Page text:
Aiden Maher concurs: “After we lost the first leg 1-0 at Highbury, none of us felt that we’d lose the home game – we just had that feeling as we’d played together every week and knew each other.”
1965 Youth Cup Final programme
29,908 Evertonians (perhaps more in reality) descended on Goodison on the rain-sodden Monday evening of 3 May to see if Lewin’s protÃ©gÃ©s could over-turn the deficit. An injury to Dennis Yaager had opened the door for Dave Grant to wear the № 6 shirt in his first taste of Youth Cup football. Aside from that, the line-up was unchanged from the one which had represented Everton in every round. Grant recalls: “Those lads were the best I’ve ever played in. There was no clique – everybody fought and worked for each other. When Dennis got injured before the second-leg there was no: ‘What’s going to happen now?’ It was just a case of: ‘Granty’s in – let’s get on with it.’ And we did.”
Everton started strongly and, in the 41st minute, McLoughlin kept up his record of scoring in every round by following up after the Arsenal keeper had parried a Maher cross-shot. It seemed only a matter of time before Everton would score another to nudge ahead on aggregate. However, mid-way through the 2nd half, Radford struck a beauty to put Arsenal back in pole position. Increasingly frantic Everton attacking failed to bear fruit and, as fans started to stream away, any flicker of hope seemed extinguished.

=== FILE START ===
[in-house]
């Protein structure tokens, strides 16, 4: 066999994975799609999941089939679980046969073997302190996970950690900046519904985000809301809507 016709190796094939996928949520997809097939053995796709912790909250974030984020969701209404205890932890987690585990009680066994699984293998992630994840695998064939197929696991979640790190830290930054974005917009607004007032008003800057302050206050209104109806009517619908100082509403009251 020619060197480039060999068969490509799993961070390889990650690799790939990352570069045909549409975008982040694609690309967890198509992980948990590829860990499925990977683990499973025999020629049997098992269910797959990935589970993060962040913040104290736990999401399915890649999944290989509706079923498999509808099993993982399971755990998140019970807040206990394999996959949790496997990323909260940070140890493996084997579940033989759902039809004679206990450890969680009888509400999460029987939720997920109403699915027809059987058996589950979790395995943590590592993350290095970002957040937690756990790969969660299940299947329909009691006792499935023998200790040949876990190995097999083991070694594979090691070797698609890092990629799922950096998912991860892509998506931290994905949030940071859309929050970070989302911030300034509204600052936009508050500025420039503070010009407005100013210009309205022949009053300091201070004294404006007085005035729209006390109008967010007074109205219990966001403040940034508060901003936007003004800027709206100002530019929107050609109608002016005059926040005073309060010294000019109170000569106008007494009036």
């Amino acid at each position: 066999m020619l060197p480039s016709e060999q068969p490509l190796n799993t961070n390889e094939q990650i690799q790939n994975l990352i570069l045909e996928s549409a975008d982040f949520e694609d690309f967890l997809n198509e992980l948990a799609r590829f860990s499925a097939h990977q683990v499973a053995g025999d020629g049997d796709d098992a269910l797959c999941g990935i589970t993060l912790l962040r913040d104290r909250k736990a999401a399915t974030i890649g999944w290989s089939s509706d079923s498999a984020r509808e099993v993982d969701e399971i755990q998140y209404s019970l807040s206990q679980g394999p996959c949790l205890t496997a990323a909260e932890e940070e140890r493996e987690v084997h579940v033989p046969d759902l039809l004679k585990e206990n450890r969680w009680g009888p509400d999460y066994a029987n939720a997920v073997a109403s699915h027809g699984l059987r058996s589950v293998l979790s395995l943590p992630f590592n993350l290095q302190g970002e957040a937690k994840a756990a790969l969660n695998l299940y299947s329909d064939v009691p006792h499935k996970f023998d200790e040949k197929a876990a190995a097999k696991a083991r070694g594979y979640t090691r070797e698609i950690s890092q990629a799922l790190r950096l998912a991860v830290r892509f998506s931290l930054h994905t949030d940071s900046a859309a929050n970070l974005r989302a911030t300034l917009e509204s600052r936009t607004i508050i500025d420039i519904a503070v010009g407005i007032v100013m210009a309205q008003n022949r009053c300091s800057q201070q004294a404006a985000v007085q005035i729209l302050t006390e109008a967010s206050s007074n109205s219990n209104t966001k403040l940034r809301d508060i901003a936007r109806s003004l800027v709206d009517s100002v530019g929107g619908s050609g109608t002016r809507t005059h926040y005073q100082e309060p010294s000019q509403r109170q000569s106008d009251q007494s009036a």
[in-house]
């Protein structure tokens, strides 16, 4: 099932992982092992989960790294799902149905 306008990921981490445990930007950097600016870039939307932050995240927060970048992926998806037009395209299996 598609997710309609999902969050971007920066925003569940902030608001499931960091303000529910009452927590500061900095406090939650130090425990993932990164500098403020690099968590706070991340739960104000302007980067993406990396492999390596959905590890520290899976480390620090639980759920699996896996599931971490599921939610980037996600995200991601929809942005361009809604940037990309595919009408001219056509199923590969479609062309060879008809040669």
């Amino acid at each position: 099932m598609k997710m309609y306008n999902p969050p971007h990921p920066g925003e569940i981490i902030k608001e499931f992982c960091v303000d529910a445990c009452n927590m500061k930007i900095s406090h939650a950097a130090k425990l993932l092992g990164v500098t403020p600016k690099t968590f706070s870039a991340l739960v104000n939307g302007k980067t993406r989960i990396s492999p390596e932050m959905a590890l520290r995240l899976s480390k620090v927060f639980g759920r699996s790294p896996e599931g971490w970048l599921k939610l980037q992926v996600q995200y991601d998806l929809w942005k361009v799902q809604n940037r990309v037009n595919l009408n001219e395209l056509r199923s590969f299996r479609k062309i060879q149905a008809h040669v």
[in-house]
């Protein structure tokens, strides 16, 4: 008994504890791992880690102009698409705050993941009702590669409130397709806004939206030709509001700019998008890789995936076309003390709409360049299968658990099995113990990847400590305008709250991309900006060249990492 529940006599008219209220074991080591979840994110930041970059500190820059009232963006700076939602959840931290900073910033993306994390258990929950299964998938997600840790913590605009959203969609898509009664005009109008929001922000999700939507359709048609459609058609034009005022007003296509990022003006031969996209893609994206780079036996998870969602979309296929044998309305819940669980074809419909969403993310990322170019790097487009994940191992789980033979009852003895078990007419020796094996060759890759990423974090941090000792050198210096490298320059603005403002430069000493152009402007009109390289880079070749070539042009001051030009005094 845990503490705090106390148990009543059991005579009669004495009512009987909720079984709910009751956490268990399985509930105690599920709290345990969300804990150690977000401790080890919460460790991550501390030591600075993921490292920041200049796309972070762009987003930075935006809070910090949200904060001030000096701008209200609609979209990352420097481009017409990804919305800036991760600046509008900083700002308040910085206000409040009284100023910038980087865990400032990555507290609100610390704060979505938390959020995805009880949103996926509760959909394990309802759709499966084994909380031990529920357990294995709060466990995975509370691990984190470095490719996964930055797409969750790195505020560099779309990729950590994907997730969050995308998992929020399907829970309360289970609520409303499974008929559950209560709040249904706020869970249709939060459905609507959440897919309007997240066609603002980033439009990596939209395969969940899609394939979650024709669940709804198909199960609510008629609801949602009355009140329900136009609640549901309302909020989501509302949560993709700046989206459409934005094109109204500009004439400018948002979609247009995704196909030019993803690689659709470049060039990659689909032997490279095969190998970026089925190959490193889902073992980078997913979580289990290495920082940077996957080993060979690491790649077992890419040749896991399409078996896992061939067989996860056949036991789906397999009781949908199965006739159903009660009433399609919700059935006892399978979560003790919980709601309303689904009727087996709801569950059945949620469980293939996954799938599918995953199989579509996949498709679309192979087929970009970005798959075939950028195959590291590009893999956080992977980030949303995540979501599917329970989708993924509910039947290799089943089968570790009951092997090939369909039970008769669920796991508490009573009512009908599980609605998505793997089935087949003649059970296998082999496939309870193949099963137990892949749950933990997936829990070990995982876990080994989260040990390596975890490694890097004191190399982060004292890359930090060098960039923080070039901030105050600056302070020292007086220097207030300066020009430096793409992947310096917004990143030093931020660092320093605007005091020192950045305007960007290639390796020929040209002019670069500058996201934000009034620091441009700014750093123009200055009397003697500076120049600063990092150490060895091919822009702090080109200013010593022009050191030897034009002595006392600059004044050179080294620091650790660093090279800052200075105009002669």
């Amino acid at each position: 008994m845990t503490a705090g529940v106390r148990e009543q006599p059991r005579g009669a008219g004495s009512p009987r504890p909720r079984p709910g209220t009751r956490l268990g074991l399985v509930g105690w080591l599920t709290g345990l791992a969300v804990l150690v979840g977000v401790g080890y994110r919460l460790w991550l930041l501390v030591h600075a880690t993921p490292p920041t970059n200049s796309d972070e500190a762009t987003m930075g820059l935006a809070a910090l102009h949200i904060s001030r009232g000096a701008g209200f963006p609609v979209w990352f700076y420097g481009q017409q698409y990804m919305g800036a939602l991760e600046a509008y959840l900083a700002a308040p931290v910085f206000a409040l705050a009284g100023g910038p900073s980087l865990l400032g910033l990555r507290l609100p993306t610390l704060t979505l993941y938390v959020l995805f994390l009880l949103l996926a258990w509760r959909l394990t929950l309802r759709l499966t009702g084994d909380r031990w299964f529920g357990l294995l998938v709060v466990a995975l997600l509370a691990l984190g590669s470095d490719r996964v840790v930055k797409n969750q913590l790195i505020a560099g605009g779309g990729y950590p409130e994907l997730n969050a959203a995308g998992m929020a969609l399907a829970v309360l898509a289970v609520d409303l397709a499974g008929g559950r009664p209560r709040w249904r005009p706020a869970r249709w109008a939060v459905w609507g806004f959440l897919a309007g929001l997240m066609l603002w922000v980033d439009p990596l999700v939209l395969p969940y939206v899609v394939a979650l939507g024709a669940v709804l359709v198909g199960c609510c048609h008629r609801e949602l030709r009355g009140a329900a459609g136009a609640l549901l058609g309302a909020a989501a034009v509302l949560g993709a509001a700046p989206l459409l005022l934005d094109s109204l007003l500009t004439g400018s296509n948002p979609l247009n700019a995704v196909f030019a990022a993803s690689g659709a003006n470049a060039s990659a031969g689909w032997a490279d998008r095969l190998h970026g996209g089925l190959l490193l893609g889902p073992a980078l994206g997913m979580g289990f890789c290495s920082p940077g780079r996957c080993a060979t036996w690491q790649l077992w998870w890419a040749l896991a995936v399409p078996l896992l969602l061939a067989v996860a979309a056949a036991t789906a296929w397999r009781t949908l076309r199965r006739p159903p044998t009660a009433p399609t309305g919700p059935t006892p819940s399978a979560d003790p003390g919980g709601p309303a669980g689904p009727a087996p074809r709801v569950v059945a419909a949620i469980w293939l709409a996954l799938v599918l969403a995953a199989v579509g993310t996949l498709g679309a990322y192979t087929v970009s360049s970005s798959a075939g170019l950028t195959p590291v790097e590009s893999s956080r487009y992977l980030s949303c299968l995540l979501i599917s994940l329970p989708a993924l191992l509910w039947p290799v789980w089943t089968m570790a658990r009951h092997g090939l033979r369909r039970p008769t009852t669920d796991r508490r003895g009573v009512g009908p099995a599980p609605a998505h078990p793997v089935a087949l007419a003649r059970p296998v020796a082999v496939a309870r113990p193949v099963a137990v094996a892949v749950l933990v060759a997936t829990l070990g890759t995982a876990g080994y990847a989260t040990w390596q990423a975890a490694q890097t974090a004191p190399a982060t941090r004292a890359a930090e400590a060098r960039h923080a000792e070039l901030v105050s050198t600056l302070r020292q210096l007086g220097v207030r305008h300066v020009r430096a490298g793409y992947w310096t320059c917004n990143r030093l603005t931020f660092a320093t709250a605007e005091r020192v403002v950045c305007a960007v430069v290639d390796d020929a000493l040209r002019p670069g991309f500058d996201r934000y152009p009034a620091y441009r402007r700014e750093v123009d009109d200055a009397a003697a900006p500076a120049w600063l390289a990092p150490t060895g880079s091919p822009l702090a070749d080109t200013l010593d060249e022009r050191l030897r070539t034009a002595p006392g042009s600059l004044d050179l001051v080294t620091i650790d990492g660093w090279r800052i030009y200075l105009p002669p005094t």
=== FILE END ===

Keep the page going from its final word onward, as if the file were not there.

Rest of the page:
Then, with little over a minute left, there was salvation. Aiden Maher recalls: “It was very late on. We had a free kick inside our own half – we sent all the big lads up but I stayed in the half-circle on the edge of the box. The ball came in and I just jumped and headed it. I ended up on the ground and the next thing Jimmy Husband was shouting ‘You’ve scored!’" Sports reporter Ian Hargraves would hail the header as: “...a goal Lawton would have been proud of.”
McLoughlin scores the first at the Park End in the final against Arsenal